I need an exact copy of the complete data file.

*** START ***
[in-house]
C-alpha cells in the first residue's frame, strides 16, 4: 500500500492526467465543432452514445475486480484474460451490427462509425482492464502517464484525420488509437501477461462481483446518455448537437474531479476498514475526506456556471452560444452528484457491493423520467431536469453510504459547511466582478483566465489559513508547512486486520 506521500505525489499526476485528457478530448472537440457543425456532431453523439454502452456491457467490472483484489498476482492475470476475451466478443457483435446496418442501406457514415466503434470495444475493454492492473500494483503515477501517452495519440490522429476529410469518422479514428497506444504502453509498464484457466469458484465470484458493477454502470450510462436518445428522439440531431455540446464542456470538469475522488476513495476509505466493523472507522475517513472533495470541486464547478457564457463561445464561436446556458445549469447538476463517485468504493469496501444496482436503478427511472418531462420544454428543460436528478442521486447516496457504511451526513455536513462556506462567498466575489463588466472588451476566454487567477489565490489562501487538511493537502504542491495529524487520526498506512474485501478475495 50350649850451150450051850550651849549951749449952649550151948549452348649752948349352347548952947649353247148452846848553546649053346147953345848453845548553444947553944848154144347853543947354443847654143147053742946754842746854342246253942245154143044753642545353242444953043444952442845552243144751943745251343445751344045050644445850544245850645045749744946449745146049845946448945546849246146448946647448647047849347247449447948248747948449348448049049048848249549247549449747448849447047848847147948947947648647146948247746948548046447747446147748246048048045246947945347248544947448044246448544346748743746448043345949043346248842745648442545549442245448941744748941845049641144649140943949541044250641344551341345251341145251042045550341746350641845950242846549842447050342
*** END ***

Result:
[in-house]
C-alpha cells in the first residue's frame, strides 16, 4: 500500500492526467465543432452514445475486480484474460451490427462509425482492464502517464484525420488509437501477461462481483446518455448537437474531479476498514475526506456556471452560444452528484457491493423520467431536469453510504459547511466582478483566465489559513508547512486486520 506521500505525489499526476485528457478530448472537440457543425456532431453523439454502452456491457467490472483484489498476482492475470476475451466478443457483435446496418442501406457514415466503434470495444475493454492492473500494483503515477501517452495519440490522429476529410469518422479514428497506444504502453509498464484457466469458484465470484458493477454502470450510462436518445428522439440531431455540446464542456470538469475522488476513495476509505466493523472507522475517513472533495470541486464547478457564457463561445464561436446556458445549469447538476463517485468504493469496501444496482436503478427511472418531462420544454428543460436528478442521486447516496457504511451526513455536513462556506462567498466575489463588466472588451476566454487567477489565490489562501487538511493537502504542491495529524487520526498506512474485501478475495 50350649850451150450051850550651849549951749449952649550151948549452348649752948349352347548952947649353247148452846848553546649053346147953345848453845548553444947553944848154144347853543947354443847654143147053742946754842746854342246253942245154143044753642545353242444953043444952442845552243144751943745251343445751344045050644445850544245850645045749744946449745146049845946448945546849246146448946647448647047849347247449447948248747948449348448049049048848249549247549449747448849447047848847147948947947648647146948247746948548046447747446147748246048048045246947945347248544947448044246448544346748743746448043345949043346248842745648442545549442245448941744748941845049641144649140943949541044250641344551341345251341145251042045550341746350641845950242846549842447050342